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Jean Arp
Cloud Shepherd, Jean Arp (1953), Ciudad Universitaria de Caracas
Born 16 September 1886(1886-09-16)
Strasbourg, France
Died 7 June 1966 (aged 79)
Basel, Switzerland
Nationality German-French
Field Sculpture, Painting
Training Académie Julian
Movement Abstraction-Création, Surrealism, Dada

Jean Arp / Hans Arp (16 September 1886 – 7 June 1966) was a German-French sculptor, painter, poet and abstract artist in other media such as torn and pasted paper.

Arp was born in Strasbourg. The son of a French mother and a German father, he was born during the period following the Franco-Prussian War when the area was known as Alsace-Lorraine (Elsass-Lothringen in German) after it had been returned to Germany by France. Following the return of Alsace to France at the end of World War I, French law determined that his name become Jean.

In 1904, after leaving the École des Arts et Métiers in Strasbourg, he went to Paris where he published his poetry for the first time. From 1905 to 1907, Arp studied at the Kunstschule, Weimar, Germany and in 1908 went back to Paris, where he attended the Académie Julian. In 1915, he moved to Switzerland, to take advantage of Swiss neutrality. Arp later told the story of how, when he was notified to report to the German consulate, he avoided being drafted into the army: he took the paperwork he had been given and, in the first blank, wrote the date. He then wrote the date in every other space as well, then drew a line beneath them and carefully added them up. He then took off all his clothes and went to hand in his paperwork. He was told to go home.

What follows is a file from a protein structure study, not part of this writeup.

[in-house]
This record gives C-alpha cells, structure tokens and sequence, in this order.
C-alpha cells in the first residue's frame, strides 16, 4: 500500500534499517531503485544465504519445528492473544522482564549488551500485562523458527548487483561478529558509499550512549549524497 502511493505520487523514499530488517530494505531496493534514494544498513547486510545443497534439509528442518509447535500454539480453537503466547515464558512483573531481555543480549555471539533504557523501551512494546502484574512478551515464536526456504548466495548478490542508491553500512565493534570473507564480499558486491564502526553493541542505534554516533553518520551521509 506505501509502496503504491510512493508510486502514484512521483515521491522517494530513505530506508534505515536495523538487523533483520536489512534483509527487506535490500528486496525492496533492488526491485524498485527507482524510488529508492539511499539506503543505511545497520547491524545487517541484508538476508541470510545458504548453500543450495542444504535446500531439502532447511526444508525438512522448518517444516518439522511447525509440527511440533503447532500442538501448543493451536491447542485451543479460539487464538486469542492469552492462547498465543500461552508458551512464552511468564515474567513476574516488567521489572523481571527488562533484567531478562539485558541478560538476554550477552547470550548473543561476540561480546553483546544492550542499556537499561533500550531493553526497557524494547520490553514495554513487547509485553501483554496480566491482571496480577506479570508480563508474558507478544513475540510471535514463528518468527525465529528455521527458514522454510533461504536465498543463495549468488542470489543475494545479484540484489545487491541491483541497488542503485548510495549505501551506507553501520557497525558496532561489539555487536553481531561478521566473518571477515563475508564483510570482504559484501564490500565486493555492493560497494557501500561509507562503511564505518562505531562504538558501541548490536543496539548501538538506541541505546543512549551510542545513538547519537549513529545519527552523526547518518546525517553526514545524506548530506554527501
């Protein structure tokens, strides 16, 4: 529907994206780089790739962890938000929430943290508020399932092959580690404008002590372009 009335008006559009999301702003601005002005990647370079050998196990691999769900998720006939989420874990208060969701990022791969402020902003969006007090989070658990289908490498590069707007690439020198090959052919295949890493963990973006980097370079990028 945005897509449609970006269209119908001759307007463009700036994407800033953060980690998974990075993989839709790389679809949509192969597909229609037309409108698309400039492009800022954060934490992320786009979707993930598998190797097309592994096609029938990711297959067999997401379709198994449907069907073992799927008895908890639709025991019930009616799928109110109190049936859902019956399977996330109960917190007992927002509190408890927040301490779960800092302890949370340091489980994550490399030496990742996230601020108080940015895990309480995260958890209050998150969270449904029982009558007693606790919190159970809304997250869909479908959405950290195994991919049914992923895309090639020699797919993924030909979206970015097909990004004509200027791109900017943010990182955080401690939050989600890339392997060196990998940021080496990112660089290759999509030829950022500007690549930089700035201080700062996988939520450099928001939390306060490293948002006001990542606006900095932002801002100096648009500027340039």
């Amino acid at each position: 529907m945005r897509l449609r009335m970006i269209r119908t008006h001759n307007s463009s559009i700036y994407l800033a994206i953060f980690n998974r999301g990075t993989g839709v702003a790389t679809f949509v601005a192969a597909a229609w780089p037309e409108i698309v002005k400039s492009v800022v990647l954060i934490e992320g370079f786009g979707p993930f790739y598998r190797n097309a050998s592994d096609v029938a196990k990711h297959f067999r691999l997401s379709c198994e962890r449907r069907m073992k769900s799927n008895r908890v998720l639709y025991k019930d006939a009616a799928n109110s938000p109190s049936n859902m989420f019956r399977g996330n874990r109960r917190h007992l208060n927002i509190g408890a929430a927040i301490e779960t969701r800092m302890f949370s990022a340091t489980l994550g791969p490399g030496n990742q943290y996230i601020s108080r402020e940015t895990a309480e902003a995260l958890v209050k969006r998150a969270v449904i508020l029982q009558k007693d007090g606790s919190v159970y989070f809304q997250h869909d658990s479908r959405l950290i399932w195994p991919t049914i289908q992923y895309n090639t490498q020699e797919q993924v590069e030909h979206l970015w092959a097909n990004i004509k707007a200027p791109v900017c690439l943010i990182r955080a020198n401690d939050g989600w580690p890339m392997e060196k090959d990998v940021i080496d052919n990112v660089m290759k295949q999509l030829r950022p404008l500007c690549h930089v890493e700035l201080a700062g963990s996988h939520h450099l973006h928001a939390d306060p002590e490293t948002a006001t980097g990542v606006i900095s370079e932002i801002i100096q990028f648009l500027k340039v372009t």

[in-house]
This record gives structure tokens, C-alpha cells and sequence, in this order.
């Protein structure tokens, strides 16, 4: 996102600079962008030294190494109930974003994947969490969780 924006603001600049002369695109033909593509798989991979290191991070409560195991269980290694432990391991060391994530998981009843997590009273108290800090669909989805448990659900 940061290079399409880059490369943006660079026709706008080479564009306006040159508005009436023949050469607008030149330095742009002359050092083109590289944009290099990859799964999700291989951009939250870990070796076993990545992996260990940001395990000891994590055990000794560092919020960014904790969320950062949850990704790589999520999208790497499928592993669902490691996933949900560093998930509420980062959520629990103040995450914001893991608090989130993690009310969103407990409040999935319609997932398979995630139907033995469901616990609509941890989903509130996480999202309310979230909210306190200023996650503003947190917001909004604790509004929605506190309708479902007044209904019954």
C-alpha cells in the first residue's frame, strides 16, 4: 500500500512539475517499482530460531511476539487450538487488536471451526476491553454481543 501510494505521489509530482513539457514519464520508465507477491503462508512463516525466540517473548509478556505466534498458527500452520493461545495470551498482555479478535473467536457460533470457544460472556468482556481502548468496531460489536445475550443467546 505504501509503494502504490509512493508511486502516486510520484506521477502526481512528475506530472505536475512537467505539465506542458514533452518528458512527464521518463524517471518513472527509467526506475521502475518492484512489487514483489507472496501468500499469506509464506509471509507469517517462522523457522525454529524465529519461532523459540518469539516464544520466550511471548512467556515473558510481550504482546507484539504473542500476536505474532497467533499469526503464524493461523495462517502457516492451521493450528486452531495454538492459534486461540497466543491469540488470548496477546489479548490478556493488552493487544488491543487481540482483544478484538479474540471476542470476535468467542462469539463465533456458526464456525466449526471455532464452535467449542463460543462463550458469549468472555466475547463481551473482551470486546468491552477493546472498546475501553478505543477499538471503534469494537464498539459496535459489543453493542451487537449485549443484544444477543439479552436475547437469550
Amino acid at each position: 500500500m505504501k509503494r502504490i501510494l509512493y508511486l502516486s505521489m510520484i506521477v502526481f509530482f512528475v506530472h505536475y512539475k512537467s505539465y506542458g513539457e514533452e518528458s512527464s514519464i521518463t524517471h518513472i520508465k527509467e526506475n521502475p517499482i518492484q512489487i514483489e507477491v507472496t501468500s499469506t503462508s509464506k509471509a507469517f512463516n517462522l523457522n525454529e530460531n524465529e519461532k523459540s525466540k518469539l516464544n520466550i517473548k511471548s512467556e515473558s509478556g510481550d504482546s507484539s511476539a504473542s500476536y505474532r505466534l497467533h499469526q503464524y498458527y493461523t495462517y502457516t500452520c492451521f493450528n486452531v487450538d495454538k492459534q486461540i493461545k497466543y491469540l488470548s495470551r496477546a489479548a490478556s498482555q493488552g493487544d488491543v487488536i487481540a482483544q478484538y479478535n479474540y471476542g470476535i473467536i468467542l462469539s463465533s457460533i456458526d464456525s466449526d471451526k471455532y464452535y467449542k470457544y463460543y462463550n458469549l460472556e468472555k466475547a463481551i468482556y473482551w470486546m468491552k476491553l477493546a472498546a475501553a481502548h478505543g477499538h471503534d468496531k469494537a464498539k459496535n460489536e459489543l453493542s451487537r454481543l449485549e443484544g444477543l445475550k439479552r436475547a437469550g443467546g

Arp was a founding member of the Dada movement in ZĂĽrich in 1916. In 1920, as Hans Arp, along with Max Ernst, and the social activist Alfred GrĂĽnwald, he set up the Cologne Dada group. However, in 1925 his work also appeared in the first exhibition of the surrealist group at the Galerie Pierre in Paris.

In 1926, Arp moved to the Paris suburb of Meudon. In 1931, he broke with the Surrealism movement to found Abstraction-Création, working with the Paris-based group Abstraction-Création and the periodical, Transition.

Throughout the 1930s and until the end of his life, he wrote and published essays and poetry. In 1942, he fled from his home in Meudon to escape German occupation and lived in ZĂĽrich until the war ended.

Arp visited New York City in 1949 for a solo exhibition at the Buchholz Gallery. In 1950, he was invited to execute a relief for the Harvard University Graduate Center in Cambridge, Massachusetts would also be commissioned to do a mural at the UNESCO building in Paris. In 1954, Arp won the Grand Prize for Sculpture at the Venice Biennale.

In 1958, a retrospective of his work was held at the Museum of Modern Art in New York City, followed by an exhibition at the Musée National d'Art Moderne, Paris, France, in 1962.

The Musée d'art moderne et contemporain of Strasbourg houses many of his paintings and sculptures.

Arp's first wife, the artist Sophie Taeuber-Arp, died in ZĂĽrich in 1943, and he subsequently married the collector Marguerite Hagenbach. Arp died in 1966, in Basel, Switzerland.

(When Arp spoke in German he referred to himself as "Hans", and when he spoke in French he referred to himself as "Jean". Many people believe that he was born Hans and later changed his name to Jean, but this is not the case.)

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Quotes

Up to date as of January 14, 2010

From Wikiquote

Art is a fruit that grows in man.